Davies picks this up in the conclusion: “The biggest gap in economics is the way it completely ignores social capital.” This is why our Bennett Institute Wealth Economy team is exploring the measurement of social capital. Economics doesn’t entirely ignore it – it gets lables such as ‘institutions’ or ‘goodwill’ – but is treated as a black box at best. So I agree with the book that economics will have more to offer the world if we measure and understand better the “subtler and more human aspects of income and wealth.”

Meanwhile, I recommend enjoying the tour through the rebuilt Aceh, refugee camps in Jordan, the market in Kinshasa, Lousiana’s Angola prison and all the other economies featured here. And I hope some TV producer will pick up the book and take its author round the world all over again to film it.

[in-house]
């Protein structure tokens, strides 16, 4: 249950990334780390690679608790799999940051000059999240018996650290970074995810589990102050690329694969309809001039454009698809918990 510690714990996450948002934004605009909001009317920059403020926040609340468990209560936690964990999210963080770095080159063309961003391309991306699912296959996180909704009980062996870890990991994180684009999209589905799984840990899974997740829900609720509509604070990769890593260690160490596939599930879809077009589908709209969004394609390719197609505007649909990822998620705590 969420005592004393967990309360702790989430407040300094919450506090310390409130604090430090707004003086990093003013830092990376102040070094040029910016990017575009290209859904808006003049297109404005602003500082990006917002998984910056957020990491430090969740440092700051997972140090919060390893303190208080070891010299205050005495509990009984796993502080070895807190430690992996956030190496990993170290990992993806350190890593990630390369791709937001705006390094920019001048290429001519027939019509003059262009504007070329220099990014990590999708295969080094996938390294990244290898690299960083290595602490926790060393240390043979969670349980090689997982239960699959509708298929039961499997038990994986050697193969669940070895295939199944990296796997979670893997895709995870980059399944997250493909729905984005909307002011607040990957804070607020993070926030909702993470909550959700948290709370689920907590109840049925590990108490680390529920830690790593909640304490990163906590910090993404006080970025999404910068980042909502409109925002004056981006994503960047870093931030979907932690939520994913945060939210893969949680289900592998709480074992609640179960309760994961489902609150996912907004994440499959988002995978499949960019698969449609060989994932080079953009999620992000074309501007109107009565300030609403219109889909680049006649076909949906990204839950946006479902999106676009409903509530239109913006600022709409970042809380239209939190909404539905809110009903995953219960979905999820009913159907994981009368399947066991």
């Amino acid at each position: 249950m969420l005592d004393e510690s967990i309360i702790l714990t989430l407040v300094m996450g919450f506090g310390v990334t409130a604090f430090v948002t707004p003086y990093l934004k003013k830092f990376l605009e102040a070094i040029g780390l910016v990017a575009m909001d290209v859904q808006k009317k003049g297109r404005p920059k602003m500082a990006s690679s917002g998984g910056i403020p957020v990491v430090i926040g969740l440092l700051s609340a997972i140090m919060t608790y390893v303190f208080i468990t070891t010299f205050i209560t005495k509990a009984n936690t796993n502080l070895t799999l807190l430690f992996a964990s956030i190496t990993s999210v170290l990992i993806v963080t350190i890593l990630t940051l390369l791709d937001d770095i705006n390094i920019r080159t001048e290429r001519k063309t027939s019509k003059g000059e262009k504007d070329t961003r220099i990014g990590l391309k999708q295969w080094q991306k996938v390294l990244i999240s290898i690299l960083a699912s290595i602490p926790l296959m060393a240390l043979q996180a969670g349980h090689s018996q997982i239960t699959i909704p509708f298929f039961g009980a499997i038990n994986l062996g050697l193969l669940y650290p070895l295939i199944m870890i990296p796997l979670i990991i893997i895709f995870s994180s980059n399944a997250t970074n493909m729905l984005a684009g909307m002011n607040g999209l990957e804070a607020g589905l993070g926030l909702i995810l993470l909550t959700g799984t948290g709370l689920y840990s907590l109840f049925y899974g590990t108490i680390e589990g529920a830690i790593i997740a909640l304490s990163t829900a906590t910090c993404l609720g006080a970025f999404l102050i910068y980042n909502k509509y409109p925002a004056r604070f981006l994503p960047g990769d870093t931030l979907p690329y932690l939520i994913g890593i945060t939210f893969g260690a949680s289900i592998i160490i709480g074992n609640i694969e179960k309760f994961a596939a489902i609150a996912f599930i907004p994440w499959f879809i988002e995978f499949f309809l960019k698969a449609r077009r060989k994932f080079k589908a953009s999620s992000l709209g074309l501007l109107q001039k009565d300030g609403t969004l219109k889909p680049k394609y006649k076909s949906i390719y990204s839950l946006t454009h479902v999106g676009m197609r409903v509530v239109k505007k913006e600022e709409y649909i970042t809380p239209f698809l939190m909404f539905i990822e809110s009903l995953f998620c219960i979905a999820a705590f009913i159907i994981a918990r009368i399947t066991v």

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Once upon a time

It’s very interesting the way interest in narratives is popping up in so many places. The Royal Society has been looking at narratives in AI and in science more generally. Now Robert Shiller of Irrational Exuberance (and Nobel Prize) fame has a new book called Narrative Economics: How Stories Go Viral and Drive Major Economic Events. The book builds on a lecture he gave a couple of years ago. It begins: “This book offers the beginnings of a new theory of economic change that introduces an important new element to the usual list of economic factors: contagious popular stories that spread through word of mouth, the news media and social media.”

As the preface notes, the idea isn’t new; the 1894 Palgrave’s Dictionary of Political Economy mentions narrative economics. Robert Merton’s well-known concept of self-fulfilling (or self-averting) prophecies covers much of the territory of narrative dynamics. But perhaps today’s economy is more vulnerable than ever to contagion. An early chart in the book illustrates the surge in the proportion of articles across several socal science and humanities disciplines that contain the word ‘narrative’. Economics and finance are well behind history (of course) but also anthropology, sociology and political science.